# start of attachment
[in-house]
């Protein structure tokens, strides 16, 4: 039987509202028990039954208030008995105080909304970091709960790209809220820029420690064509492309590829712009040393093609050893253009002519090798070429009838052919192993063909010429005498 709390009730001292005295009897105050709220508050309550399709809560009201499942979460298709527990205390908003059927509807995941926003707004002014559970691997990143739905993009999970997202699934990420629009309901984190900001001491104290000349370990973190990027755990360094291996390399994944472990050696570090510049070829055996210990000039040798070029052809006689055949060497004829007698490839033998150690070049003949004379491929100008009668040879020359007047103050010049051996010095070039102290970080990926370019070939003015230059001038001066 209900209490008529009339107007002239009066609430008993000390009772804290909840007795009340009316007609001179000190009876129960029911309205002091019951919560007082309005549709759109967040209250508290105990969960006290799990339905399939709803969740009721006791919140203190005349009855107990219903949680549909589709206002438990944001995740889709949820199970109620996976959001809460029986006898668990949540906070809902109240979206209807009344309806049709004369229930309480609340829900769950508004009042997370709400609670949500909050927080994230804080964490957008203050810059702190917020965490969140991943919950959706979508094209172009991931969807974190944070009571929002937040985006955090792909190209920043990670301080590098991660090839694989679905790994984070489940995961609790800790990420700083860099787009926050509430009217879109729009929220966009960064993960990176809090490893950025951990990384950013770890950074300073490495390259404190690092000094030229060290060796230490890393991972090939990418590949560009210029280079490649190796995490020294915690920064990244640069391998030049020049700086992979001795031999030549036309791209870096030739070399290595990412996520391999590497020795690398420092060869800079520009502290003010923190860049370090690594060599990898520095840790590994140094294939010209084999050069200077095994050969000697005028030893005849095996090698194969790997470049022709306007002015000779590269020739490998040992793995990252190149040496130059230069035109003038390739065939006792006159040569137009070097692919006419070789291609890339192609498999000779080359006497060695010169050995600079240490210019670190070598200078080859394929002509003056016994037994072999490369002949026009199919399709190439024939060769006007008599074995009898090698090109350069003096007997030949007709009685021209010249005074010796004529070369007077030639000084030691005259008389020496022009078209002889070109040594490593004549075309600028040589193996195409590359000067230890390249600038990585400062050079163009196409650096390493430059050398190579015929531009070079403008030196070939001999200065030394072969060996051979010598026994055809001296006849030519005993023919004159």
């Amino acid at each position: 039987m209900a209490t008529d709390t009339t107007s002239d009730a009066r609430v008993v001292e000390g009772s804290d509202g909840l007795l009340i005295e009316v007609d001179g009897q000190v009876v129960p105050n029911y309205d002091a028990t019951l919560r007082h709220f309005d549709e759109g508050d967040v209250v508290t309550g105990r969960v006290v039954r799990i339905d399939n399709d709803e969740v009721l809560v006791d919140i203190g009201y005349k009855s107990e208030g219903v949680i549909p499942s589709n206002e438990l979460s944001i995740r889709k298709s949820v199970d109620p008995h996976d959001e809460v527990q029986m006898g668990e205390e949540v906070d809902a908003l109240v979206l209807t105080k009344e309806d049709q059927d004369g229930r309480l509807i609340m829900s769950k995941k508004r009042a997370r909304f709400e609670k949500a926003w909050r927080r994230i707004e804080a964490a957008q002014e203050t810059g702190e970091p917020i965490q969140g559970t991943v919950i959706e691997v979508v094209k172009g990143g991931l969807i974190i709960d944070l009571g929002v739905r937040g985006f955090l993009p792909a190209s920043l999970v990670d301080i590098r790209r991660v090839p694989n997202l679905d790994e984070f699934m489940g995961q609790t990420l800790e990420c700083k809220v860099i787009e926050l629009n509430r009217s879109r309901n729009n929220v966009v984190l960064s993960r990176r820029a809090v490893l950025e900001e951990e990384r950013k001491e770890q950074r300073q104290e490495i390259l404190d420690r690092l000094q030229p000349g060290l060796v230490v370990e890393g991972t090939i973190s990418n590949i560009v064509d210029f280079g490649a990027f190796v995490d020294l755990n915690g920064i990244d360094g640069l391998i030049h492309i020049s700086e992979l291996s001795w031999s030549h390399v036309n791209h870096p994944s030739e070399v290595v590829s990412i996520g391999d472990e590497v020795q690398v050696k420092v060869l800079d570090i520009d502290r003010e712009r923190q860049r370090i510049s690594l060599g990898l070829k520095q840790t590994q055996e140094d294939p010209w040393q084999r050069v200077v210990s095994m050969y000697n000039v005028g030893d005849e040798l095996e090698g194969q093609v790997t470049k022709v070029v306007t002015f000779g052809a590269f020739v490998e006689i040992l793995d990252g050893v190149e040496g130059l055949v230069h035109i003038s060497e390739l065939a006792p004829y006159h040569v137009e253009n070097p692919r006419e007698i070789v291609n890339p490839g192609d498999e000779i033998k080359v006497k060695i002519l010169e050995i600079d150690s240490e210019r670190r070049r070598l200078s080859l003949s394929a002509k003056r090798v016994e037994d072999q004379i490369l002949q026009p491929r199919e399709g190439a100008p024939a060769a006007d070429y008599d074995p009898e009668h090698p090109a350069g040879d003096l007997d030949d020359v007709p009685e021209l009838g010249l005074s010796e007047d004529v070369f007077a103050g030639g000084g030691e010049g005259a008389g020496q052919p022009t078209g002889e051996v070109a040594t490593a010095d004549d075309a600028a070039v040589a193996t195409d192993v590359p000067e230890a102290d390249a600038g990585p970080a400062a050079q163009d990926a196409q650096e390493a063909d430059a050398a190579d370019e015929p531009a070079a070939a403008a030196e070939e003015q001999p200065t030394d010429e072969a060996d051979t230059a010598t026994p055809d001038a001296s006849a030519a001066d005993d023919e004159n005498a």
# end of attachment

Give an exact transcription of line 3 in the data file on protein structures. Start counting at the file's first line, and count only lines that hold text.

């Amino acid at each position: 039987m209900a209490t008529d709390t009339t107007s002239d009730a009066r609430v008993v001292e000390g009772s804290d509202g909840l007795l009340i005295e009316v007609d001179g009897q000190v009876v129960p105050n029911y309205d002091a028990t019951l919560r007082h709220f309005d549709e759109g508050d967040v209250v508290t309550g105990r969960v006290v039954r799990i339905d399939n399709d709803e969740v009721l809560v006791d919140i203190g009201y005349k009855s107990e208030g219903v949680i549909p499942s589709n206002e438990l979460s944001i995740r889709k298709s949820v199970d109620p008995h996976d959001e809460v527990q029986m006898g668990e205390e949540v906070d809902a908003l109240v979206l209807t105080k009344e309806d049709q059927d004369g229930r309480l509807i609340m829900s769950k995941k508004r009042a997370r909304f709400e609670k949500a926003w909050r927080r994230i707004e804080a964490a957008q002014e203050t810059g702190e970091p917020i965490q969140g559970t991943v919950i959706e691997v979508v094209k172009g990143g991931l969807i974190i709960d944070l009571g929002v739905r937040g985006f955090l993009p792909a190209s920043l999970v990670d301080i590098r790209r991660v090839p694989n997202l679905d790994e984070f699934m489940g995961q609790t990420l800790e990420c700083k809220v860099i787009e926050l629009n509430r009217s879109r309901n729009n929220v966009v984190l960064s993960r990176r820029a809090v490893l950025e900001e951990e990384r950013k001491e770890q950074r300073q104290e490495i390259l404190d420690r690092l000094q030229p000349g060290l060796v230490v370990e890393g991972t090939i973190s990418n590949i560009v064509d210029f280079g490649a990027f190796v995490d020294l755990n915690g920064i990244d360094g640069l391998i030049h492309i020049s700086e992979l291996s001795w031999s030549h390399v036309n791209h870096p994944s030739e070399v290595v590829s990412i996520g391999d472990e590497v020795q690398v050696k420092v060869l800079d570090i520009d502290r003010e712009r923190q860049r370090i510049s690594l060599g990898l070829k520095q840790t590994q055996e140094d294939p010209w040393q084999r050069v200077v210990s095994m050969y000697n000039v005028g030893d005849e040798l095996e090698g194969q093609v790997t470049k022709v070029v306007t002015f000779g052809a590269f020739v490998e006689i040992l793995d990252g050893v190149e040496g130059l055949v230069h035109i003038s060497e390739l065939a006792p004829y006159h040569v137009e253009n070097p692919r006419e007698i070789v291609n890339p490839g192609d498999e000779i033998k080359v006497k060695i002519l010169e050995i600079d150690s240490e210019r670190r070049r070598l200078s080859l003949s394929a002509k003056r090798v016994e037994d072999q004379i490369l002949q026009p491929r199919e399709g190439a100008p024939a060769a006007d070429y008599d074995p009898e009668h090698p090109a350069g040879d003096l007997d030949d020359v007709p009685e021209l009838g010249l005074s010796e007047d004529v070369f007077a103050g030639g000084g030691e010049g005259a008389g020496q052919p022009t078209g002889e051996v070109a040594t490593a010095d004549d075309a600028a070039v040589a193996t195409d192993v590359p000067e230890a102290d390249a600038g990585p970080a400062a050079q163009d990926a196409q650096e390493a063909d430059a050398a190579d370019e015929p531009a070079a070939a403008a030196e070939e003015q001999p200065t030394d010429e072969a060996d051979t230059a010598t026994p055809d001038a001296s006849a030519a001066d005993d023919e004159n005498a």